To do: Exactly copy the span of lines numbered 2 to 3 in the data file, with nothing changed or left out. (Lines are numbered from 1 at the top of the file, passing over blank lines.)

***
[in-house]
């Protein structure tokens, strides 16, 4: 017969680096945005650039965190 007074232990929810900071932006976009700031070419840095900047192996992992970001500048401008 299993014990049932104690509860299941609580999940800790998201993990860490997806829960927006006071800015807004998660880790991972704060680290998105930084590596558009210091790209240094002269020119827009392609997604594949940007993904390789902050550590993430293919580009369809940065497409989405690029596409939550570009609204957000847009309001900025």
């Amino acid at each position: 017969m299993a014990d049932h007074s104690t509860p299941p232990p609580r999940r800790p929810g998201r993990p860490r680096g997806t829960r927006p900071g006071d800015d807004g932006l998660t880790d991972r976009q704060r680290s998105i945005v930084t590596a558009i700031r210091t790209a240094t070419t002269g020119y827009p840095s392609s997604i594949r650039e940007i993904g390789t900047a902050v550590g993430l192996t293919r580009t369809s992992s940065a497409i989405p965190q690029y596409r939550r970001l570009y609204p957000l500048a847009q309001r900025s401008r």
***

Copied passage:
């Protein structure tokens, strides 16, 4: 017969680096945005650039965190 007074232990929810900071932006976009700031070419840095900047192996992992970001500048401008 299993014990049932104690509860299941609580999940800790998201993990860490997806829960927006006071800015807004998660880790991972704060680290998105930084590596558009210091790209240094002269020119827009392609997604594949940007993904390789902050550590993430293919580009369809940065497409989405690029596409939550570009609204957000847009309001900025």
């Amino acid at each position: 017969m299993a014990d049932h007074s104690t509860p299941p232990p609580r999940r800790p929810g998201r993990p860490r680096g997806t829960r927006p900071g006071d800015d807004g932006l998660t880790d991972r976009q704060r680290s998105i945005v930084t590596a558009i700031r210091t790209a240094t070419t002269g020119y827009p840095s392609s997604i594949r650039e940007i993904g390789t900047a902050v550590g993430l192996t293919r580009t369809s992992s940065a497409i989405p965190q690029y596409r939550r970001l570009y609204p957000l500048a847009q309001r900025s401008r």